New Species Found Amidst the Gulf Oil Spill
Get full access to Outside Learn, our online education hub featuring in-depth fitness, nutrition, and adventure courses and more than 2,000 instructional videos when you sign up for Outside+.
Courtesy of NOAA.
Two new species of pancake batfishes have been discovered by researchers in the Gulf of Mexico, according to Reuters. The population of one of the newly discovered varieties may be restricted entirely to the area of the oil spill, John Sparks of the American Museum of Natural History claims.
Batfish are bottom-dwelling and identified primarily by the manner in which they drag themselves along using arm-like appendages. They have characteristically flat bodies and large heads. The fish extend their mouths from their bodies and lure prey in the depths with excretions from a modified dorsal fin.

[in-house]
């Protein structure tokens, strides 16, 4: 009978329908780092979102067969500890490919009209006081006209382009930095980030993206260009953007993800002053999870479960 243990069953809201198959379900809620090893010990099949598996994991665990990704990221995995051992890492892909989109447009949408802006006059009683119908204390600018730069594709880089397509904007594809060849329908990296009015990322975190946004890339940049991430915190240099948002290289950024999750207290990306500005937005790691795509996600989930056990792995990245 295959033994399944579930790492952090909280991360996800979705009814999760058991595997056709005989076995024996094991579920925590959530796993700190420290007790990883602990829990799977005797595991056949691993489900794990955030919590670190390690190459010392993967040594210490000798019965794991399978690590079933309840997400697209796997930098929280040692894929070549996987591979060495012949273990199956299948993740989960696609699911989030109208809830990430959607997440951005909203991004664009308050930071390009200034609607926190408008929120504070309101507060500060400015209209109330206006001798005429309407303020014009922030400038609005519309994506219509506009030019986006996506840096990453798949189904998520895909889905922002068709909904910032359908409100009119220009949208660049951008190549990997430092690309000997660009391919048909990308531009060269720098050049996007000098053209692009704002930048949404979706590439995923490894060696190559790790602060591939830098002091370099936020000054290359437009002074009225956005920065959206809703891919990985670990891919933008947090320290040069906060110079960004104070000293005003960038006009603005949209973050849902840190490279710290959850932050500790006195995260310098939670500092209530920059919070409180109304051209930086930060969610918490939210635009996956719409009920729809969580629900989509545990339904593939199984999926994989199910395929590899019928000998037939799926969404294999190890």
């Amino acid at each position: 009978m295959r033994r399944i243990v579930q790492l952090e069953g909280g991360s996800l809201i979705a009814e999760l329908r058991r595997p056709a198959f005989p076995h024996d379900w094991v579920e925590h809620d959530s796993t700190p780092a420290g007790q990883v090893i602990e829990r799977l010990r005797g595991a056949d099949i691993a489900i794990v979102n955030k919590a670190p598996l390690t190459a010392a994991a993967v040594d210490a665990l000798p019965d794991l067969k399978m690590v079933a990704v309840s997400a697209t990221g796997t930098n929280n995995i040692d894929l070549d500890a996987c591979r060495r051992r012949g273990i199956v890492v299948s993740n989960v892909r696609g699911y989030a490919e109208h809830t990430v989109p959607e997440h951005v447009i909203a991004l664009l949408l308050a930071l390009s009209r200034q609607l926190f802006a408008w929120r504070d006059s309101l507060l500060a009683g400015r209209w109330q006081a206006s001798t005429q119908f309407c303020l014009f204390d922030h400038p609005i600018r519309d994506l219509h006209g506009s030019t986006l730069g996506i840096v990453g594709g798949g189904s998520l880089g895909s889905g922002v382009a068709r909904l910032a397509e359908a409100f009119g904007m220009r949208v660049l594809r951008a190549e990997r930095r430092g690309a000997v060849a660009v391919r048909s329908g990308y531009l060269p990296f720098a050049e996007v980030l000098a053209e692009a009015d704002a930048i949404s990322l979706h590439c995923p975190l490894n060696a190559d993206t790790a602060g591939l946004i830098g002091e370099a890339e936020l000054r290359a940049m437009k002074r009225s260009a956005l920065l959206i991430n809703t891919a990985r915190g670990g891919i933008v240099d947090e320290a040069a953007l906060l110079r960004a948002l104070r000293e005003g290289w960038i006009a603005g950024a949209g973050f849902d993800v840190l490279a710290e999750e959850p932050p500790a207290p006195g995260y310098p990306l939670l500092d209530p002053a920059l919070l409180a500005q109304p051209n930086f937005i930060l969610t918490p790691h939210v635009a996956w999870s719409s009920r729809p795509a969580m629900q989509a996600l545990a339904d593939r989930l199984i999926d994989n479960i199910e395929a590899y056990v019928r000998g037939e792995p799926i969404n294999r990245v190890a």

The two new species, named Halieutichthys intermedius and H. bispinosus in the Journal of Fish Biology, and H. aculeatus, previously identified, all live in areas of the Gulf affected by the BP oil spill. Two of the three species may live exclusively in the area of the spill, according to researchers.
“These discoveries underscore the potential loss of undocumented biodiversity that a disaster of this scale may portend,” Sparks says.